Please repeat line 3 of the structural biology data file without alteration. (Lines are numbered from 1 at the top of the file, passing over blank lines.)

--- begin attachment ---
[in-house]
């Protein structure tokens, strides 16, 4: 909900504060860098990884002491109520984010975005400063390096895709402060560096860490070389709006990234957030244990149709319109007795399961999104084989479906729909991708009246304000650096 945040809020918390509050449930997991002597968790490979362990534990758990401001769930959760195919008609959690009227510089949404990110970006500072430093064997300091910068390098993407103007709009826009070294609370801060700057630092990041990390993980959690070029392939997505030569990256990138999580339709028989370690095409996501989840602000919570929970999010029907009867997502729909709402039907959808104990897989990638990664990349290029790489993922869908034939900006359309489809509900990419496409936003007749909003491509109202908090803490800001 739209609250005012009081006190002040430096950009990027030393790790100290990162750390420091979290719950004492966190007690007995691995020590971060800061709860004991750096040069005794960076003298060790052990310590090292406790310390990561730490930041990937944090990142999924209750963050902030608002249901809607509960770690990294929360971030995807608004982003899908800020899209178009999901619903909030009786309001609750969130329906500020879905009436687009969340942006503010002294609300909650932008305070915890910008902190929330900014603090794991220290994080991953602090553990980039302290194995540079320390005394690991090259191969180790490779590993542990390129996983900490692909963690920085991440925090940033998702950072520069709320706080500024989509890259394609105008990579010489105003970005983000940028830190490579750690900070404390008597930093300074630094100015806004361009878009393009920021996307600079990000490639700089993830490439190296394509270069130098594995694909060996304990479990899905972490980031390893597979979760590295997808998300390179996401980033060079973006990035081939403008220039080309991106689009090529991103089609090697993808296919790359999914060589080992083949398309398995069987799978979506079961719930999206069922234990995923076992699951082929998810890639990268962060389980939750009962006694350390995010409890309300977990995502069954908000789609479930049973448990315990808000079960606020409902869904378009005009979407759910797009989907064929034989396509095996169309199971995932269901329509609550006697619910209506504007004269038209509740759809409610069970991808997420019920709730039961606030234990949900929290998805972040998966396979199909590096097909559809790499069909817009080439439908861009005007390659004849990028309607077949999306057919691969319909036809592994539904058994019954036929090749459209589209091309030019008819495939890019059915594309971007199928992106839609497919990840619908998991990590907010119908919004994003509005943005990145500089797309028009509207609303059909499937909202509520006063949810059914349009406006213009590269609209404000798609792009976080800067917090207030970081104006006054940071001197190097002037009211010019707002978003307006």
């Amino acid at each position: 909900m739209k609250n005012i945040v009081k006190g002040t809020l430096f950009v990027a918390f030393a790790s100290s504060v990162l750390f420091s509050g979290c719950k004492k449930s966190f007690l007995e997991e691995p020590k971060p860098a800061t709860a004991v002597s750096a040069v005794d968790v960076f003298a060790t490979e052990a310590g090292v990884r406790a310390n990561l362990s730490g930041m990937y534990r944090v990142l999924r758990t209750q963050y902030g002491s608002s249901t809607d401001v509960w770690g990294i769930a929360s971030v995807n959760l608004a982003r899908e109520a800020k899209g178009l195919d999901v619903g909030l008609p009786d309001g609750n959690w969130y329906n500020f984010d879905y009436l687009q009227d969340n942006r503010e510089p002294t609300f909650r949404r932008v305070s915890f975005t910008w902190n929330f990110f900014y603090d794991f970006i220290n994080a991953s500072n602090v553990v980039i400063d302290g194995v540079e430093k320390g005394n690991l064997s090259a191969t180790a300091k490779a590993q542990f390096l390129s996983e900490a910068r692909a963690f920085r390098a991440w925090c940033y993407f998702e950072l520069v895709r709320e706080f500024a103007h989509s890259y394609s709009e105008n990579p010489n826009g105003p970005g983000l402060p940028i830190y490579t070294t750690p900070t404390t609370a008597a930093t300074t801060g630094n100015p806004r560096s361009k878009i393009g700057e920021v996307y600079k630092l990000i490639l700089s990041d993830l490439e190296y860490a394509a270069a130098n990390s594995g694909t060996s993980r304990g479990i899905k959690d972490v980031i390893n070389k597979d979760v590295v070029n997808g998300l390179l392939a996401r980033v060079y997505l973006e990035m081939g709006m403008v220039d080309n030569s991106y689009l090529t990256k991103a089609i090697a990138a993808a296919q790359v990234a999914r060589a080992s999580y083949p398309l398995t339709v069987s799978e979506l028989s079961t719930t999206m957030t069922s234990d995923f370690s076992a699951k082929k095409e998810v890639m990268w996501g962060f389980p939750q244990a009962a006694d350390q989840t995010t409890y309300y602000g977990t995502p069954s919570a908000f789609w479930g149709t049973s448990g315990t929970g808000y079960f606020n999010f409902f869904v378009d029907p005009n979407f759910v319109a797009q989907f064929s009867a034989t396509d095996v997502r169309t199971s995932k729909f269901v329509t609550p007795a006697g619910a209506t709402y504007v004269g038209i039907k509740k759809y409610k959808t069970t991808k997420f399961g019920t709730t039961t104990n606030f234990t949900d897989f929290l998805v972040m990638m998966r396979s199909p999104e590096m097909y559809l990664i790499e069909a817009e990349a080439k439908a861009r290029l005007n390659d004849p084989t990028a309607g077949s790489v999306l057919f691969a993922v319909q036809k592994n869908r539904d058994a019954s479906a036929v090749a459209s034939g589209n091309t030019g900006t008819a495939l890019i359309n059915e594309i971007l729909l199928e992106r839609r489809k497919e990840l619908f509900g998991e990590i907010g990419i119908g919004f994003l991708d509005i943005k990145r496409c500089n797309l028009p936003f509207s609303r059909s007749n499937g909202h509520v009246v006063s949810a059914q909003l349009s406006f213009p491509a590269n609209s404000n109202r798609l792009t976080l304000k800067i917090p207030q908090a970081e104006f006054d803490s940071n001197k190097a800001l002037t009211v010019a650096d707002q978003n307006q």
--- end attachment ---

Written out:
């Amino acid at each position: 909900m739209k609250n005012i945040v009081k006190g002040t809020l430096f950009v990027a918390f030393a790790s100290s504060v990162l750390f420091s509050g979290c719950k004492k449930s966190f007690l007995e997991e691995p020590k971060p860098a800061t709860a004991v002597s750096a040069v005794d968790v960076f003298a060790t490979e052990a310590g090292v990884r406790a310390n990561l362990s730490g930041m990937y534990r944090v990142l999924r758990t209750q963050y902030g002491s608002s249901t809607d401001v509960w770690g990294i769930a929360s971030v995807n959760l608004a982003r899908e109520a800020k899209g178009l195919d999901v619903g909030l008609p009786d309001g609750n959690w969130y329906n500020f984010d879905y009436l687009q009227d969340n942006r503010e510089p002294t609300f909650r949404r932008v305070s915890f975005t910008w902190n929330f990110f900014y603090d794991f970006i220290n994080a991953s500072n602090v553990v980039i400063d302290g194995v540079e430093k320390g005394n690991l064997s090259a191969t180790a300091k490779a590993q542990f390096l390129s996983e900490a910068r692909a963690f920085r390098a991440w925090c940033y993407f998702e950072l520069v895709r709320e706080f500024a103007h989509s890259y394609s709009e105008n990579p010489n826009g105003p970005g983000l402060p940028i830190y490579t070294t750690p900070t404390t609370a008597a930093t300074t801060g630094n100015p806004r560096s361009k878009i393009g700057e920021v996307y600079k630092l990000i490639l700089s990041d993830l490439e190296y860490a394509a270069a130098n990390s594995g694909t060996s993980r304990g479990i899905k959690d972490v980031i390893n070389k597979d979760v590295v070029n997808g998300l390179l392939a996401r980033v060079y997505l973006e990035m081939g709006m403008v220039d080309n030569s991106y689009l090529t990256k991103a089609i090697a990138a993808a296919q790359v990234a999914r060589a080992s999580y083949p398309l398995t339709v069987s799978e979506l028989s079961t719930t999206m957030t069922s234990d995923f370690s076992a699951k082929k095409e998810v890639m990268w996501g962060f389980p939750q244990a009962a006694d350390q989840t995010t409890y309300y602000g977990t995502p069954s919570a908000f789609w479930g149709t049973s448990g315990t929970g808000y079960f606020n999010f409902f869904v378009d029907p005009n979407f759910v319109a797009q989907f064929s009867a034989t396509d095996v997502r169309t199971s995932k729909f269901v329509t609550p007795a006697g619910a209506t709402y504007v004269g038209i039907k509740k759809y409610k959808t069970t991808k997420f399961g019920t709730t039961t104990n606030f234990t949900d897989f929290l998805v972040m990638m998966r396979s199909p999104e590096m097909y559809l990664i790499e069909a817009e990349a080439k439908a861009r290029l005007n390659d004849p084989t990028a309607g077949s790489v999306l057919f691969a993922v319909q036809k592994n869908r539904d058994a019954s479906a036929v090749a459209s034939g589209n091309t030019g900006t008819a495939l890019i359309n059915e594309i971007l729909l199928e992106r839609r489809k497919e990840l619908f509900g998991e990590i907010g990419i119908g919004f994003l991708d509005i943005k990145r496409c500089n797309l028009p936003f509207s609303r059909s007749n499937g909202h509520v009246v006063s949810a059914q909003l349009s406006f213009p491509a590269n609209s404000n109202r798609l792009t976080l304000k800067i917090p207030q908090a970081e104006f006054d803490s940071n001197k190097a800001l002037t009211v010019a650096d707002q978003n307006q």